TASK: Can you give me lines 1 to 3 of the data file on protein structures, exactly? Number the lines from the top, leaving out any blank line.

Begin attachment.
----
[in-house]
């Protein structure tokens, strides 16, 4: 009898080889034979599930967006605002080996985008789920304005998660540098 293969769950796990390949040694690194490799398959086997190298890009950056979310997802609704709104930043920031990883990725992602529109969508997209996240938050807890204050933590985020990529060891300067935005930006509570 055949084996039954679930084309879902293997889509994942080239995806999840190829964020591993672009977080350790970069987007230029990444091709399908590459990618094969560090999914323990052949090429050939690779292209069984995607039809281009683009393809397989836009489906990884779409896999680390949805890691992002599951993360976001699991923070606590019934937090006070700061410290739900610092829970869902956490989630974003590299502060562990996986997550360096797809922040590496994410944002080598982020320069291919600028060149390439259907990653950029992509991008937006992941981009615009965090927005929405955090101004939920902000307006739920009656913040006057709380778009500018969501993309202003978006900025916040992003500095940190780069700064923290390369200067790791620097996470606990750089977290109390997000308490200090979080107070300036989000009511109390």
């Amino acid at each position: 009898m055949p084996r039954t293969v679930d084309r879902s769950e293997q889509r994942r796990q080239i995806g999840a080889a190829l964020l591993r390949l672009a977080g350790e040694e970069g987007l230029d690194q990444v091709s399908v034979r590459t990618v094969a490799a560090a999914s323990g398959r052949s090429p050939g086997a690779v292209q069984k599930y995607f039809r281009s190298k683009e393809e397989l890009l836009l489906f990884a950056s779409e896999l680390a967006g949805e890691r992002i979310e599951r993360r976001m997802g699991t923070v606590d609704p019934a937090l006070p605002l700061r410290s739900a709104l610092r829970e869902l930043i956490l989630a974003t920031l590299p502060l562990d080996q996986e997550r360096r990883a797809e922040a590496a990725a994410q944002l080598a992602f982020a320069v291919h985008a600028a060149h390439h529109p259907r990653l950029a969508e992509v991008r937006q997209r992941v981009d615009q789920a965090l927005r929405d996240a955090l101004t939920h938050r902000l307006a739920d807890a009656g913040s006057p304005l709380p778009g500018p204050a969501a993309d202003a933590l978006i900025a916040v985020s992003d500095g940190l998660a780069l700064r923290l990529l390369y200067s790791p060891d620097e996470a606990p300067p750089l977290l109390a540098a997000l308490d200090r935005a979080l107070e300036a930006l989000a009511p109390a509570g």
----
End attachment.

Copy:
[in-house]
């Protein structure tokens, strides 16, 4: 009898080889034979599930967006605002080996985008789920304005998660540098 293969769950796990390949040694690194490799398959086997190298890009950056979310997802609704709104930043920031990883990725992602529109969508997209996240938050807890204050933590985020990529060891300067935005930006509570 055949084996039954679930084309879902293997889509994942080239995806999840190829964020591993672009977080350790970069987007230029990444091709399908590459990618094969560090999914323990052949090429050939690779292209069984995607039809281009683009393809397989836009489906990884779409896999680390949805890691992002599951993360976001699991923070606590019934937090006070700061410290739900610092829970869902956490989630974003590299502060562990996986997550360096797809922040590496994410944002080598982020320069291919600028060149390439259907990653950029992509991008937006992941981009615009965090927005929405955090101004939920902000307006739920009656913040006057709380778009500018969501993309202003978006900025916040992003500095940190780069700064923290390369200067790791620097996470606990750089977290109390997000308490200090979080107070300036989000009511109390």
């Amino acid at each position: 009898m055949p084996r039954t293969v679930d084309r879902s769950e293997q889509r994942r796990q080239i995806g999840a080889a190829l964020l591993r390949l672009a977080g350790e040694e970069g987007l230029d690194q990444v091709s399908v034979r590459t990618v094969a490799a560090a999914s323990g398959r052949s090429p050939g086997a690779v292209q069984k599930y995607f039809r281009s190298k683009e393809e397989l890009l836009l489906f990884a950056s779409e896999l680390a967006g949805e890691r992002i979310e599951r993360r976001m997802g699991t923070v606590d609704p019934a937090l006070p605002l700061r410290s739900a709104l610092r829970e869902l930043i956490l989630a974003t920031l590299p502060l562990d080996q996986e997550r360096r990883a797809e922040a590496a990725a994410q944002l080598a992602f982020a320069v291919h985008a600028a060149h390439h529109p259907r990653l950029a969508e992509v991008r937006q997209r992941v981009d615009q789920a965090l927005r929405d996240a955090l101004t939920h938050r902000l307006a739920d807890a009656g913040s006057p304005l709380p778009g500018p204050a969501a993309d202003a933590l978006i900025a916040v985020s992003d500095g940190l998660a780069l700064r923290l990529l390369y200067s790791p060891d620097e996470a606990p300067p750089l977290l109390a540098a997000l308490d200090r935005a979080l107070e300036a930006l989000a009511p109390a509570g």